Rochester Institute of Technology contributed to a massive study on a tiny roadside weed that shows urbanization is leading to adaptive evolution at a global scale. As part of the Global Urban Evolution Project (GLUE) project, scientists from 160 cities across six continents collected more than 110,000 samples of white clover plants in urban, suburban, and rural areas to study urbanization’s effects on the plants. It is the largest environmental evolution study ever and the results are published in the journal Science.
Scientists in each city used the same process to collect white clover samples and test them for a particular chemical anti-herbivore defense compound that also affects their stress tolerance for factors such as extreme heat and weather. Assistant Professor Kaitlin Stack Whitney from RIT’s Department of Science, Technology, and Society led a team of five environmental science students working on a senior capstone project to participate on Rochester’s behalf. In October 2018, they collected 650 samples at 41 sites along a straight path from downtown Rochester to Black Creek Park in North Chili along New York State Route 33A.
“We were picking through this tiny roadside weed, but it’s fascinating how you can unpack these global issues about urbanization and climate change by looking at this very overlooked plant,” said Stack Whitney. “There are these big global forces that are affecting how those plants are growing, what they’re doing, and whether or not they can respond to stresses in that very localized environment.”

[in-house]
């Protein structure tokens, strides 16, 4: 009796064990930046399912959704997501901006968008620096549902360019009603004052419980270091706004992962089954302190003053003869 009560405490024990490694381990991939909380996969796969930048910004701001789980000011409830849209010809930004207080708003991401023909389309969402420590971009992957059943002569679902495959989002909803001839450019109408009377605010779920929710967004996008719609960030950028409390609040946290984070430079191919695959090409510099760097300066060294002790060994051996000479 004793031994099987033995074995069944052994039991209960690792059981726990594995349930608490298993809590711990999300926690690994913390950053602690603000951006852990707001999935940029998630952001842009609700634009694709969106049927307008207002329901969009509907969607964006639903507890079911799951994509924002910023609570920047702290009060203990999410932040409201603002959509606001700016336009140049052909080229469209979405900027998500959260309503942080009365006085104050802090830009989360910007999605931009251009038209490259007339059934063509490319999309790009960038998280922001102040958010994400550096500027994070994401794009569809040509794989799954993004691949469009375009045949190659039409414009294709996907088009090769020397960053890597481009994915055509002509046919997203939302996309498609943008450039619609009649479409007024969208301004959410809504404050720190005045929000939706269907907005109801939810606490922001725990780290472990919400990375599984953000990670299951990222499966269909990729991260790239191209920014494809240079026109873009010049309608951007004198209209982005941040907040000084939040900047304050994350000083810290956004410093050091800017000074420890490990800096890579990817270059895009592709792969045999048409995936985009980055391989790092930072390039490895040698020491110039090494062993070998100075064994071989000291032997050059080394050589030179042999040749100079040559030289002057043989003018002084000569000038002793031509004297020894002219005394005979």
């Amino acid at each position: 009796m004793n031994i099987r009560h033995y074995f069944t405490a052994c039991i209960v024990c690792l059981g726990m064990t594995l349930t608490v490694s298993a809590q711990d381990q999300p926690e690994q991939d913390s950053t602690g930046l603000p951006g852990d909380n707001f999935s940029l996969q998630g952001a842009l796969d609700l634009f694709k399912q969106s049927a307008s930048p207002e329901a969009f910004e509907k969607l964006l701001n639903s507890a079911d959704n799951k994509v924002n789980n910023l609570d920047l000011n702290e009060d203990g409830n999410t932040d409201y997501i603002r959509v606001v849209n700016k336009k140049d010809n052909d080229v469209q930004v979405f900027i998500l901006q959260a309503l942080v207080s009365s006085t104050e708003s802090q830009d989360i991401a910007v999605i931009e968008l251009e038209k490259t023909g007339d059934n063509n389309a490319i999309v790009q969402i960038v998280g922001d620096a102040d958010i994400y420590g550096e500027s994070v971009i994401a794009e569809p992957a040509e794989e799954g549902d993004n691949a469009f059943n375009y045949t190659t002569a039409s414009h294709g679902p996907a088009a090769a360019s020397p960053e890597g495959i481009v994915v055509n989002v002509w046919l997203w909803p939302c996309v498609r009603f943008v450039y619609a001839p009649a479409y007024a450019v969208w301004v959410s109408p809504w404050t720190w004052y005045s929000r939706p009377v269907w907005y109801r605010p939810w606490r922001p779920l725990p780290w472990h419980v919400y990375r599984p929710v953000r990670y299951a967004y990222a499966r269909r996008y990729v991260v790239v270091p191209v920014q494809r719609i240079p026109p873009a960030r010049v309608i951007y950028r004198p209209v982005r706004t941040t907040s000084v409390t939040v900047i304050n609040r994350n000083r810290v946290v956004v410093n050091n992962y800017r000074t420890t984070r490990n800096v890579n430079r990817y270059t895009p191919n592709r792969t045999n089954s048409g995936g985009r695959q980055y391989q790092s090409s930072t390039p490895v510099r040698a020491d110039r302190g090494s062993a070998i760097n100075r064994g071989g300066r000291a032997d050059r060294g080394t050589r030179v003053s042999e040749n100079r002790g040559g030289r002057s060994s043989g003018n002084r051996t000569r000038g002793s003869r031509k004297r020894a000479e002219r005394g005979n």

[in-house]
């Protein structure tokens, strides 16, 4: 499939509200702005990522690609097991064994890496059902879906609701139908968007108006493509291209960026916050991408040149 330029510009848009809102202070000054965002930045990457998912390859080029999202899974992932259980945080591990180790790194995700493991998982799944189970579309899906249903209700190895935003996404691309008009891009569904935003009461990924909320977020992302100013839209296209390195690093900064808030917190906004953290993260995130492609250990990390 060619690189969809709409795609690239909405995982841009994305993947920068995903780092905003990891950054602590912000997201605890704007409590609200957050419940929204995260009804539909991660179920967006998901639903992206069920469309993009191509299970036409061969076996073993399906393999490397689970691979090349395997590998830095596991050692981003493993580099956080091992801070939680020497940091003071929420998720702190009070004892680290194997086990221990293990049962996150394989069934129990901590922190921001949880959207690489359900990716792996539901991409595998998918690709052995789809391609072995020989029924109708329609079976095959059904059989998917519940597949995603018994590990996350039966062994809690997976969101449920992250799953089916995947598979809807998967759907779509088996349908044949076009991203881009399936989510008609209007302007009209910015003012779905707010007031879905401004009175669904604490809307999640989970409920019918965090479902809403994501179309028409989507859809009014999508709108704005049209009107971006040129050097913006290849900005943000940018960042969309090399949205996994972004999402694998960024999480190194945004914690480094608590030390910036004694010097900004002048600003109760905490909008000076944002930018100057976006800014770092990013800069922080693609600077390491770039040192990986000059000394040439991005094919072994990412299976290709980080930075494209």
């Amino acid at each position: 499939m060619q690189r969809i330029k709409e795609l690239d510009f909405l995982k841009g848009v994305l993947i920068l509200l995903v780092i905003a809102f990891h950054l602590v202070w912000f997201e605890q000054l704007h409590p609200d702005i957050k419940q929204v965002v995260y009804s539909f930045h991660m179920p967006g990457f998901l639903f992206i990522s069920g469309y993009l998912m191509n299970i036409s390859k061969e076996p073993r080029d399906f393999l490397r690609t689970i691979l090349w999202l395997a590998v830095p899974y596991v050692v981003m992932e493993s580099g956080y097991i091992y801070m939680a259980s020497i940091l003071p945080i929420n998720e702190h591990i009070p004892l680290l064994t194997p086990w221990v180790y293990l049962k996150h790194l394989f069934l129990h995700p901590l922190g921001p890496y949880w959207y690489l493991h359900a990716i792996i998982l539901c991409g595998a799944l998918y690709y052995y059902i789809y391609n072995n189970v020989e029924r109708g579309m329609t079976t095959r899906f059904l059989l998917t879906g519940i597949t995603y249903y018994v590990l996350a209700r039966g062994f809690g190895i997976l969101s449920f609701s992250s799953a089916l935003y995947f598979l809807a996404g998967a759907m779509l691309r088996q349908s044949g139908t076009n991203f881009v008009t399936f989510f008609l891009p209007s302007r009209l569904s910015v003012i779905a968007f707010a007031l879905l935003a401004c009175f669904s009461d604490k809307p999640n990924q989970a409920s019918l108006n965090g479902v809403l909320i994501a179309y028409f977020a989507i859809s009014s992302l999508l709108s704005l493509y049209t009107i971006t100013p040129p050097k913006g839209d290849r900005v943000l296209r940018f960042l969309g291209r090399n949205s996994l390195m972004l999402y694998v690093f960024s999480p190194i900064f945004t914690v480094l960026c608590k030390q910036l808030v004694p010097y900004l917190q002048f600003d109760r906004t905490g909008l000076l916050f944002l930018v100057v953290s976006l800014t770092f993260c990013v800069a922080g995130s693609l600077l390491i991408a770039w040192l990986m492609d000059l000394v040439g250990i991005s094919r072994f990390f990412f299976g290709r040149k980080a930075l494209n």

The GLUE project was an opportunity for the RIT students to get hands-on, impactful research early in their scientific careers. Environmental science alumna Kristina Chomiak ’19, ’21 MS, who will begin pursuing her Ph.D. in sustainability in the fall, said the collaborative experiment helped solidify her interest in research.
“For me at that point personally I hadn’t had a ton of research experience,” said Chomiak. “It was exciting to be able to follow a protocol and actually conduct this wet lab research. And it was even better that it would be published and would be meaningful to the scientific community.”
Chomiak said she is excited to see the full results of the study and learn how the data they collected in Rochester compares to that found from other cities. She said that locally the team did not find a significant difference in adaptation between the urban and rural areas, but they hypothesize that is because Rochester has more snowfall than other cities involved in the study, meaning the white clover plants are less under attack here.
Participants in the first GLUE study, led by the University of Toronto Mississauga, are now discussing additional ways to leverage the data and organize follow-up studies. Stack Whitney plans to participate in at least five follow-up studies.
For more information, read the full study in Science.
Global urban environmental change drives adaptation in white clover
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